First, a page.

The next day, the Sox split a doubleheader with the Athletics. In the second game, Sonny Siebert overpowered the A's with a 3-0 shutout. The A's won the final game of the six game set and the Sox ended their homestand winning seven of the nine games and going into the All Star break with a 45-41 record, in 3rd place, 5 games behind the first place Tigers.
Because of an injury to Kansas City's, Amos Otis, Reggie Smith was named as a last minute replacement for the All Star Game. The National League beat the American League, 4 to 3, in 10 innings, in Atlanta. Carlton Fisk scored a run and had to try and catch Wilbur Wood's knuckleball, along with pitches from Gaylord Perry and Dave McNally, working the last five innings.
Regression started the second half, with three losses in four games at New York, then a series loss in Detroit, followed by dropping the first two games of a four-game home series with the Yankees. The Sox were again under .500, at 47-48 and 6 1/2 games out.
But for a moment, on July 28th, trading Sparky Lyle for Danny Cater was a good deal for the Sox. In the first game of a doubleheader, the Sox were trailing 5 to 2 in the ninth inning. Mel Stottlemyre walked Reggie Smith and Rico Petrocelli. Sparky Lyle came in to try and get his 21st save. He first gave up a run scoring single to Cater. After striking out John Kennedy, Bob Montgomery stepped to the plate. Lyle threw him a slider over the outside corner and Monty sliced a fly ball into the short right field stands, to give the Sox the game winner, 6 to 5.
After losing four straight games, the Sox finally won one. It was the second game of a doubleheader with the Yankees, on August 2nd, at Fenway. Eddie Kasko decided to sit Carl Yastrzemski down and his sub, Danny Cater, responded with three hits that knocked in a couple of runs, in a 7 to 4 Sox win.
The Orioles followed the Yankees into Fenway and on August 4th, Marty Pattin subdued them with a masterful two-hitter, winning 2 to 0. In the next game, the Orioles ran into Rico Petrocelli. Rico knocked in two runs with a double in the first inning. Two innings later a poked a grandslam homer. The final score was Rico-6, the Orioles-3.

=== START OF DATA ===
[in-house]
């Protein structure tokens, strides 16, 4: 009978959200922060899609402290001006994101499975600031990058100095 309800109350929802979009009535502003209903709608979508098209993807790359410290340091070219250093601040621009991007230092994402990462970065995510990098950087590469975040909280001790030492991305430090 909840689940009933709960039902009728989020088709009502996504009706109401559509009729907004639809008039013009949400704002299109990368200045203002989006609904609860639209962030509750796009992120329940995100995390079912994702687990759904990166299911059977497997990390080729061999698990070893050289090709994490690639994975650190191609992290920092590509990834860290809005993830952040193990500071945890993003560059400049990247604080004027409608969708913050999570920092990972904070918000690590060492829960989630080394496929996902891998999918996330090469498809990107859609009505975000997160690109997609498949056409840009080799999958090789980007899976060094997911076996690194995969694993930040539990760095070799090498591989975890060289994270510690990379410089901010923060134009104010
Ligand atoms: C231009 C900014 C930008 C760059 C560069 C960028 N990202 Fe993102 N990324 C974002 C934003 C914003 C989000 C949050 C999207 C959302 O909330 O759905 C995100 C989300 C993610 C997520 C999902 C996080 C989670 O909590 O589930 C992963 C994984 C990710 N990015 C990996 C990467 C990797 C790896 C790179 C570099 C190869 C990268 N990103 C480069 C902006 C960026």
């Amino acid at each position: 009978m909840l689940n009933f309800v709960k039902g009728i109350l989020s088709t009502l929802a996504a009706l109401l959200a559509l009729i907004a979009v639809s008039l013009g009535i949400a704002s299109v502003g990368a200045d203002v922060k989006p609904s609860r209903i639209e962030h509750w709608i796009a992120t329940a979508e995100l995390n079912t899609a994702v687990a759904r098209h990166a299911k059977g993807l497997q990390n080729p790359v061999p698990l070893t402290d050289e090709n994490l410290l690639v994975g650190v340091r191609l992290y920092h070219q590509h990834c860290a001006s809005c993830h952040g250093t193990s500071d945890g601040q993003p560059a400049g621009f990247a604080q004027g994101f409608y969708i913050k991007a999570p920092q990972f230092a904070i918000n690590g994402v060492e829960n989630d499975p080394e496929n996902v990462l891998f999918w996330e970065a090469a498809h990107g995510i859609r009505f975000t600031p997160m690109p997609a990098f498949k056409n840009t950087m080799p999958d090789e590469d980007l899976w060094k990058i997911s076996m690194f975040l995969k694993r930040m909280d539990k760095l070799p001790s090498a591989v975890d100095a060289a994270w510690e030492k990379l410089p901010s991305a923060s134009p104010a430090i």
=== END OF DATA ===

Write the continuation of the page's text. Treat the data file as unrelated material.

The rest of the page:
Against the Indians on August 8th, Doug Griffin looped a tie-breaking single in the eighth inning, that triggered a three run burst that broke a 1-1 tie. The victory was credited to Marty Pattin, his 10th. Sonny Siebert won his 10th the next day, as the Sox beat the Indians, 5 to 2. The Sox left for a road trip, 4 games behind.
The Sox lost 3 of 4 in Baltimore. The only win came as the result of Luis Tiant, turning and wiggling his was to a three-hitter. He retired the first nine men he faced, giving up a two out, two-run homer, to Boog Powell in the ninth.
John Curtis pitched a great game in Texas on August 15th. It was a three-hit shutout, 3 to 0. Reggie Smith accounted for all the runs with two homers. Reggie's three-run, eighth inning homer, insured a 4-3 win, two nights later.
The Sox started to turn their season around in Kansas City and made a run for the pennant. On August 22nd, they beat the Royals 10 to 7. The Sox rattled out 13 hits, including a two-run shot into the right field bleachers by Carl Yastrzemski. The win moved the Sox to 2 1/2 games within the AL East lead.
They crawled to 59-56, and then won six of eight to close August. The Sox came back to Fenway and on August 25th, Luis Tiant threw his fourth complete game in a row, beating the Texas Rangers, 4 to 0. In his last three games, he had given up a total of nine hits. Luis Aparicio hit his first home run of he year, with a man on, to give Tiant the insurance runs he needed, in the 8th inning.
Just like in 1967, when wild things were happening to the Red Sox, when it looked as though they were certain to lose and they made furious finishes, the game on August 26th was an example of what could have been ahead. The Red Sox were trailing 6 to 2 going into the ninth-inning and all of a sudden the place came alive as the local nine beat the Texas Rangers, 7 to 6. There were five runs scored in the ninth-inning and Phil Gagliano had ended it with a pinch-hit double down the left-field line, to score the final two runs, while leftfielder Larry Biittner couldn't grab the rolling ball after bobbling it twice.
The White Sox finished August with a visit to Fenway. They won the first game, but then faced Luis Tiant in the second game on August 29th. Tiant had all the crazy twitches, the nodding of his head, the slow windup along with his fast ball, curves and a great slider. It all amounted to a 3 to 0 shutout.
Lynn McGlothen struck out seven and walked only one batter, in beating the White Sox, 4-2, in the final game. It was a win that put the Sox only two games from the AL East lead.
By the time Labor Day arrived, the AL East was red-hot. Baltimore was in first, but Boston, New York and Detroit were all within a half-game of the lead. The stage was set for a dramatic September.